The announcement that limited numbers of fans will return to grounds in Tier 1 and Tier 2 areas after the current Lockdown ends was good news for everyone in football and could spell the death-knell for live-streamed matches at Non-League clubs right? Wrong.
The National League decreed when the season started with no spectators in their club’s stadia that all members would be allowed to live-stream matches for as long as capacity restrictions apply this season. Step 1 and 2 clubs were caught between a rock and a hard place however – deemed by Government to be ‘elite sport’ and therefore starting the season without supporters, but without the same expansive broadcast deals that Premier League and the EFL have.
So the answer for National League clubs, many of whom are part-time and without a huge off-pitch operation of their own, was in many cases, for volunteer in-house commentators and cameramen to step forward and for a financial outlay to provide a streaming platform in the hope of making some sort of matchday profit.
Even with a reduced number of supporters back it seems likely that these home-made streams will continue, given restrictions in place on travel between areas in Tier 3 and Tier 1 and 2. For example, Maidenhead United’s most successful stream in terms of passes sold was unsurprisingly the fixture against the side with the biggest fan base to visit York Road so far this season – Tier 3 Hartlepool, whose North East based supporters won’t be travelling anywhere for a bit.
There are challenges with providing this service to supporters. Some clubs have had dreadful issues with the stability of their stream; indeed after the recent Aldershot Town vs Maidenhead United match the home club were forced to put out an apology due to the quality of the product provided.
Many clubs just do not have the budget or technology in place to provide multi-camera angles or replays which has been the source of frustration to many supporters whose stream has buffered at the wrong time, causing them to miss a key moment of the match. And in my case – as a matchday volunteer at Maidenhead United – my workload has increased having put my hand up to act as in-house commentator. So research of the opposition team now occupies my Friday night or Saturday morning.
Down the A4 over the other side of the county, Ciaran Morrison of Hungerford Town leads their live streaming operation. Luckily for Crusaders fans, they have someone with some experience in commentating, as Ciaran explains: “I had commentated live twice before for Hungerford Town at the back end of last year. I spent a Premier League match, also last season, shadowing Jim Proudfoot so I’d learned from one of the best commentators in the business. At the moment I don’t have a co-commentator but believe having one would enhance the viewer experience.”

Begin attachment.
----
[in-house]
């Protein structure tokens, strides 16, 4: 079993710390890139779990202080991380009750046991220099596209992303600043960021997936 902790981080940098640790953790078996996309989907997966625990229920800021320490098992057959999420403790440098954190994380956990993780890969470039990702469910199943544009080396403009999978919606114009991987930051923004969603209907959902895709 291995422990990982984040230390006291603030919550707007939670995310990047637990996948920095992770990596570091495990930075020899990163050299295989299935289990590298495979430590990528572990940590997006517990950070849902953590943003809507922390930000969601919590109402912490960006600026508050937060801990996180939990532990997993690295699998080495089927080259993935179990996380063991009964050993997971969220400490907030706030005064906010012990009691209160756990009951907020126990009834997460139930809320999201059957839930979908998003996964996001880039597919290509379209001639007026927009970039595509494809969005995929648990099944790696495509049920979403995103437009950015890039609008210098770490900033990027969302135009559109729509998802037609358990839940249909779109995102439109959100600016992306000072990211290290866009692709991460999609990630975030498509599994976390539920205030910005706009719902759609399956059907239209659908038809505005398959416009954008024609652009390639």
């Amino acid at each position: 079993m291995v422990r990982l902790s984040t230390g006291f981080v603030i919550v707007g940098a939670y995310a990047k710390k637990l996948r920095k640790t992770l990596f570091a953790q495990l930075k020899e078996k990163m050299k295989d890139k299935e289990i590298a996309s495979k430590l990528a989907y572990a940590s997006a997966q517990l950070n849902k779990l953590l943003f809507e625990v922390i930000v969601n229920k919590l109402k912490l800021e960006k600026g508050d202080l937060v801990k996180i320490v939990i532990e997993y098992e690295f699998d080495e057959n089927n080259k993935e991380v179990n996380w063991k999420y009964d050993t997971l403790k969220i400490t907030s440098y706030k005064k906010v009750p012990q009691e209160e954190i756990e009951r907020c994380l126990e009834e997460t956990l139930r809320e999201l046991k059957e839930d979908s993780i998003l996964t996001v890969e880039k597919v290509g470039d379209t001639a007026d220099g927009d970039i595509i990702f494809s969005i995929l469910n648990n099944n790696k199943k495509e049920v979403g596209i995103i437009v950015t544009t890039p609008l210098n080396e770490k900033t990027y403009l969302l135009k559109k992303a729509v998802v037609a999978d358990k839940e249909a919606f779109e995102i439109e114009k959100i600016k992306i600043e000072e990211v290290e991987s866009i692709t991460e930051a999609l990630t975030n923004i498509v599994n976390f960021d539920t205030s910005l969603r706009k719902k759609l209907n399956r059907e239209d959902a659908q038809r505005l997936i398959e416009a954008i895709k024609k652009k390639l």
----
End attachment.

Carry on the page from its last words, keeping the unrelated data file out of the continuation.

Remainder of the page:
As is the reality for smaller Non-League clubs, the largesse of local sponsors is hugely important and that is the case for the Bulpit Lane streaming operation, as Ciaran goes on: “A stand sponsor and local company Stream Networks have come on-board to provide the service after a failed streaming service for our opening game of the season with another company. The stream did cost £7.50 but after receiving funding from the National League and listening to comments from our supporters we’ve decided to lower that price to £5.50, 0.50p of which is a PayPal transaction. Season ticket holders access the service free of charge.
As a budding journalist and broadcaster, Ciaran diligently takes the pre-match preparation in his stride: “I do prepare notes before all games. I prepare a bio on each player in both team’s squads and the managers. Having something to talk about during the game without a co-commentator I believe is essential to providing a good commentary.” Whilst the bigger National League grounds are suited to provide excellent commentary positions, Ciaran has to be more flexible at Hungerford: “I’ve had two commentary positions so far this season. The Lavaazza sponsored stand at Bulpit Lane has no pillars so I get a better view than in the Press Box stand which is obstructed by a row of pillars. Having a good view is also essential for a good commentary just to get the basic essentials right like which player is on the ball.”
The Hungerford streams have not been without their problems this season, but at least the Crusaders are lucky to have a competent and committed volunteer like Ciaran Morrison: “The first commentary had a host of teething problems for most viewers including paying for a ticket more than once and the commentary being ahead of the game. I believe from our last stream using Stream Networks our service was much better without any major problems.
“The streams have been popular thus far, with season ticket holders gaining free access it’s mostly away fans that buy tickets. For matches we’ve streamed this season we’ve managed around 100 viewers.
“Obviously if time and money wasn’t an issue I would personally love to build-up to the match, have a chat at half time and some post-match analysis in a ‘studio’ like seen on the TV. I’d also deploy cameras around the ground for different views of the match throughout on the stream. Unfortunately, money is tight at Hungerford and we have to make do with what we got.”
The County’s three National League clubs – which includes Slough Town – all welcome the return of socially distanced fans but it would also seem that the provision of a live stream – for all the challenges and pitfalls that can bring – will remain part of the ‘new normal’ for some time.
Details of the remaining matches to be live-streamed during lockdown 2 including Altrincham vs Maidenhead United and Hungerford Town vs Dartford are here.